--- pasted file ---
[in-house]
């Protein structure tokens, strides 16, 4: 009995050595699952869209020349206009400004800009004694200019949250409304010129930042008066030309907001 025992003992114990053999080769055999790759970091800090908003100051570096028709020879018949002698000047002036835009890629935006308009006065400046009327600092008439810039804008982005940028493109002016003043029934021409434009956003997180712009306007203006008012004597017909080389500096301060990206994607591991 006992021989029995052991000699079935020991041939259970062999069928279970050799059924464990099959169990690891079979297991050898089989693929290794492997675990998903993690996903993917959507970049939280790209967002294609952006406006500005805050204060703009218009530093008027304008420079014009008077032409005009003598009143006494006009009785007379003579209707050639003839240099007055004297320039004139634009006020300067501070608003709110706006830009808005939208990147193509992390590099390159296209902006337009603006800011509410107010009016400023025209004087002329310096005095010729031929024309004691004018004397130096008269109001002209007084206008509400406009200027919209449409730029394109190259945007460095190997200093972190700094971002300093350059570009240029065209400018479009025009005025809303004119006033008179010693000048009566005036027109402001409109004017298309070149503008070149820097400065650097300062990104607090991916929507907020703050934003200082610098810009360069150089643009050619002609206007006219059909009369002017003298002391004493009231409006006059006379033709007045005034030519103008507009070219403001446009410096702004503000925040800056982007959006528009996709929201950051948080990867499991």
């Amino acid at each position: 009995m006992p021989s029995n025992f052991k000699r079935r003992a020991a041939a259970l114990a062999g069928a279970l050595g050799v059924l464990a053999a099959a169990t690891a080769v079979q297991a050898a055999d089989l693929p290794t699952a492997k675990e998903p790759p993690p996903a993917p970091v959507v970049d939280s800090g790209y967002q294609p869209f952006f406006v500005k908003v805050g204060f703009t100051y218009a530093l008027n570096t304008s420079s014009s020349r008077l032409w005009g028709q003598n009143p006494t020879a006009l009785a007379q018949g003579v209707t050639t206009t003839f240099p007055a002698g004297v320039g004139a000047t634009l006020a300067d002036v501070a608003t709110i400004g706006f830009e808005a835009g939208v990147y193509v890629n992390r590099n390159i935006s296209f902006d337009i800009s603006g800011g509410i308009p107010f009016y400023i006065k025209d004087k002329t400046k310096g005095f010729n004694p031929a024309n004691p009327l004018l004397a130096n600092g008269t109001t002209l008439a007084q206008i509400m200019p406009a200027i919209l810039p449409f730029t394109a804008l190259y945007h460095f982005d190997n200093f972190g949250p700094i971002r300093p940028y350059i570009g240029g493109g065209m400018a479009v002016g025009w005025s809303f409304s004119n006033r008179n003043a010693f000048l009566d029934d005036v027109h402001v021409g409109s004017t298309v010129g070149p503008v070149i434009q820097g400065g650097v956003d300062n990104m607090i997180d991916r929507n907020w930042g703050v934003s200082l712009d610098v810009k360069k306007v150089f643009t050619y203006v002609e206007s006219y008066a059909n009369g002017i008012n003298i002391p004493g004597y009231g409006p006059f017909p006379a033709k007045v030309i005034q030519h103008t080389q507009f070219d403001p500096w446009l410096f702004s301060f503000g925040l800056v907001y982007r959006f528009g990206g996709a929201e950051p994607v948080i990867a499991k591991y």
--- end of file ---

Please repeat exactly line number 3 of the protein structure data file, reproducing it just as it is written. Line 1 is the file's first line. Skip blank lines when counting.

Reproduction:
């Amino acid at each position: 009995m006992p021989s029995n025992f052991k000699r079935r003992a020991a041939a259970l114990a062999g069928a279970l050595g050799v059924l464990a053999a099959a169990t690891a080769v079979q297991a050898a055999d089989l693929p290794t699952a492997k675990e998903p790759p993690p996903a993917p970091v959507v970049d939280s800090g790209y967002q294609p869209f952006f406006v500005k908003v805050g204060f703009t100051y218009a530093l008027n570096t304008s420079s014009s020349r008077l032409w005009g028709q003598n009143p006494t020879a006009l009785a007379q018949g003579v209707t050639t206009t003839f240099p007055a002698g004297v320039g004139a000047t634009l006020a300067d002036v501070a608003t709110i400004g706006f830009e808005a835009g939208v990147y193509v890629n992390r590099n390159i935006s296209f902006d337009i800009s603006g800011g509410i308009p107010f009016y400023i006065k025209d004087k002329t400046k310096g005095f010729n004694p031929a024309n004691p009327l004018l004397a130096n600092g008269t109001t002209l008439a007084q206008i509400m200019p406009a200027i919209l810039p449409f730029t394109a804008l190259y945007h460095f982005d190997n200093f972190g949250p700094i971002r300093p940028y350059i570009g240029g493109g065209m400018a479009v002016g025009w005025s809303f409304s004119n006033r008179n003043a010693f000048l009566d029934d005036v027109h402001v021409g409109s004017t298309v010129g070149p503008v070149i434009q820097g400065g650097v956003d300062n990104m607090i997180d991916r929507n907020w930042g703050v934003s200082l712009d610098v810009k360069k306007v150089f643009t050619y203006v002609e206007s006219y008066a059909n009369g002017i008012n003298i002391p004493g004597y009231g409006p006059f017909p006379a033709k007045v030309i005034q030519h103008t080389q507009f070219d403001p500096w446009l410096f702004s301060f503000g925040l800056v907001y982007r959006f528009g990206g996709a929201e950051p994607v948080i990867a499991k591991y």